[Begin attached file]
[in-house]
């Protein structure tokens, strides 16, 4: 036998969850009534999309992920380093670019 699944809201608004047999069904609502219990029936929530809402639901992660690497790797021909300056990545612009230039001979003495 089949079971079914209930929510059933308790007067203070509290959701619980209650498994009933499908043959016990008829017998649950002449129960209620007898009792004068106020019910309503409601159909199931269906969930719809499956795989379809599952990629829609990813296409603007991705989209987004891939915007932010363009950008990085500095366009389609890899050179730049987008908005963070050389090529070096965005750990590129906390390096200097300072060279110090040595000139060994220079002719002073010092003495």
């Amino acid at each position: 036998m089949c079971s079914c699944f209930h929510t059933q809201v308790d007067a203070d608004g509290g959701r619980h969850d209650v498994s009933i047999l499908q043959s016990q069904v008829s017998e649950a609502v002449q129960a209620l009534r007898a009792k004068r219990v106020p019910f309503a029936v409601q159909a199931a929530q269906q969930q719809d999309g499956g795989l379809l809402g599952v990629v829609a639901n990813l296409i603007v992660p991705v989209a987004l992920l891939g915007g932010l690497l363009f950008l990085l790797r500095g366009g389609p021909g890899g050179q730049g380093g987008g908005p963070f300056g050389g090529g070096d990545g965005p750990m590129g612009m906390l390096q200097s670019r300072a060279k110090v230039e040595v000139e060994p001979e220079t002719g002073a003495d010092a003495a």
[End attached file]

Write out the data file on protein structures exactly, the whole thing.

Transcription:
[in-house]
């Protein structure tokens, strides 16, 4: 036998969850009534999309992920380093670019 699944809201608004047999069904609502219990029936929530809402639901992660690497790797021909300056990545612009230039001979003495 089949079971079914209930929510059933308790007067203070509290959701619980209650498994009933499908043959016990008829017998649950002449129960209620007898009792004068106020019910309503409601159909199931269906969930719809499956795989379809599952990629829609990813296409603007991705989209987004891939915007932010363009950008990085500095366009389609890899050179730049987008908005963070050389090529070096965005750990590129906390390096200097300072060279110090040595000139060994220079002719002073010092003495």
């Amino acid at each position: 036998m089949c079971s079914c699944f209930h929510t059933q809201v308790d007067a203070d608004g509290g959701r619980h969850d209650v498994s009933i047999l499908q043959s016990q069904v008829s017998e649950a609502v002449q129960a209620l009534r007898a009792k004068r219990v106020p019910f309503a029936v409601q159909a199931a929530q269906q969930q719809d999309g499956g795989l379809l809402g599952v990629v829609a639901n990813l296409i603007v992660p991705v989209a987004l992920l891939g915007g932010l690497l363009f950008l990085l790797r500095g366009g389609p021909g890899g050179q730049g380093g987008g908005p963070f300056g050389g090529g070096d990545g965005p750990m590129g612009m906390l390096q200097s670019r300072a060279k110090v230039e040595v000139e060994p001979e220079t002719g002073a003495d010092a003495a």